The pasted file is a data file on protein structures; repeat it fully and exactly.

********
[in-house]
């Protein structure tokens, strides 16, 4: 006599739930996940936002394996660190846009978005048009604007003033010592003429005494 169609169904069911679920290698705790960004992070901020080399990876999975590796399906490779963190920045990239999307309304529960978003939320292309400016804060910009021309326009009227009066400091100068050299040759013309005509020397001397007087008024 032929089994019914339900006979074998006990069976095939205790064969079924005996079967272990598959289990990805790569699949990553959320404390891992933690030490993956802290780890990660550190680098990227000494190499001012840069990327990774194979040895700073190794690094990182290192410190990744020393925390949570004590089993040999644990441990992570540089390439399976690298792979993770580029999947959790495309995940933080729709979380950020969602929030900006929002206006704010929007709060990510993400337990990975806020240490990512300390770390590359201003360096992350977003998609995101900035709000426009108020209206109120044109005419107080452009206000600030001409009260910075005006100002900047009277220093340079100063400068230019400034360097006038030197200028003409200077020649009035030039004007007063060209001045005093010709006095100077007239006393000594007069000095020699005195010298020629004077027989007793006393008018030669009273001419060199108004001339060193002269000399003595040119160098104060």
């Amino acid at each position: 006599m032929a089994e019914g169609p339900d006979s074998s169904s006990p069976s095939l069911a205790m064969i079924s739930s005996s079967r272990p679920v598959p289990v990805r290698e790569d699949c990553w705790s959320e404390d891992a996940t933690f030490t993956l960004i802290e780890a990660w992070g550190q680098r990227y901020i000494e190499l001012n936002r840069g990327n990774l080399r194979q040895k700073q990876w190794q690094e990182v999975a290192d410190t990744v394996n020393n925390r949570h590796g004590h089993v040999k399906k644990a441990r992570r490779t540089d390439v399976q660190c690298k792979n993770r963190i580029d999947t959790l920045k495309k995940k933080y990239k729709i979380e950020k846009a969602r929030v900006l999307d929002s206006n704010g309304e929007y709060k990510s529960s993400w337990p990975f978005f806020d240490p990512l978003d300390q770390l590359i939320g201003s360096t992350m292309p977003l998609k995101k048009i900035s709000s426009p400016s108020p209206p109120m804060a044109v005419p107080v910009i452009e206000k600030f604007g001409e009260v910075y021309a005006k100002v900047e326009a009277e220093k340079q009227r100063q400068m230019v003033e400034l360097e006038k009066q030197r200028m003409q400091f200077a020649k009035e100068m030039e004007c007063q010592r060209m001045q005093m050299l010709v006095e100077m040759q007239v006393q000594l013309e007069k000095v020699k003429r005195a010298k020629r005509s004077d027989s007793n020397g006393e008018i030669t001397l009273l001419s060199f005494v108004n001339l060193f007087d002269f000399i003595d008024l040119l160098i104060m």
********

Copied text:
[in-house]
């Protein structure tokens, strides 16, 4: 006599739930996940936002394996660190846009978005048009604007003033010592003429005494 169609169904069911679920290698705790960004992070901020080399990876999975590796399906490779963190920045990239999307309304529960978003939320292309400016804060910009021309326009009227009066400091100068050299040759013309005509020397001397007087008024 032929089994019914339900006979074998006990069976095939205790064969079924005996079967272990598959289990990805790569699949990553959320404390891992933690030490993956802290780890990660550190680098990227000494190499001012840069990327990774194979040895700073190794690094990182290192410190990744020393925390949570004590089993040999644990441990992570540089390439399976690298792979993770580029999947959790495309995940933080729709979380950020969602929030900006929002206006704010929007709060990510993400337990990975806020240490990512300390770390590359201003360096992350977003998609995101900035709000426009108020209206109120044109005419107080452009206000600030001409009260910075005006100002900047009277220093340079100063400068230019400034360097006038030197200028003409200077020649009035030039004007007063060209001045005093010709006095100077007239006393000594007069000095020699005195010298020629004077027989007793006393008018030669009273001419060199108004001339060193002269000399003595040119160098104060």
């Amino acid at each position: 006599m032929a089994e019914g169609p339900d006979s074998s169904s006990p069976s095939l069911a205790m064969i079924s739930s005996s079967r272990p679920v598959p289990v990805r290698e790569d699949c990553w705790s959320e404390d891992a996940t933690f030490t993956l960004i802290e780890a990660w992070g550190q680098r990227y901020i000494e190499l001012n936002r840069g990327n990774l080399r194979q040895k700073q990876w190794q690094e990182v999975a290192d410190t990744v394996n020393n925390r949570h590796g004590h089993v040999k399906k644990a441990r992570r490779t540089d390439v399976q660190c690298k792979n993770r963190i580029d999947t959790l920045k495309k995940k933080y990239k729709i979380e950020k846009a969602r929030v900006l999307d929002s206006n704010g309304e929007y709060k990510s529960s993400w337990p990975f978005f806020d240490p990512l978003d300390q770390l590359i939320g201003s360096t992350m292309p977003l998609k995101k048009i900035s709000s426009p400016s108020p209206p109120m804060a044109v005419p107080v910009i452009e206000k600030f604007g001409e009260v910075y021309a005006k100002v900047e326009a009277e220093k340079q009227r100063q400068m230019v003033e400034l360097e006038k009066q030197r200028m003409q400091f200077a020649k009035e100068m030039e004007c007063q010592r060209m001045q005093m050299l010709v006095e100077m040759q007239v006393q000594l013309e007069k000095v020699k003429r005195a010298k020629r005509s004077d027989s007793n020397g006393e008018i030669t001397l009273l001419s060199f005494v108004n001339l060193f007087d002269f000399i003595d008024l040119l160098i104060m």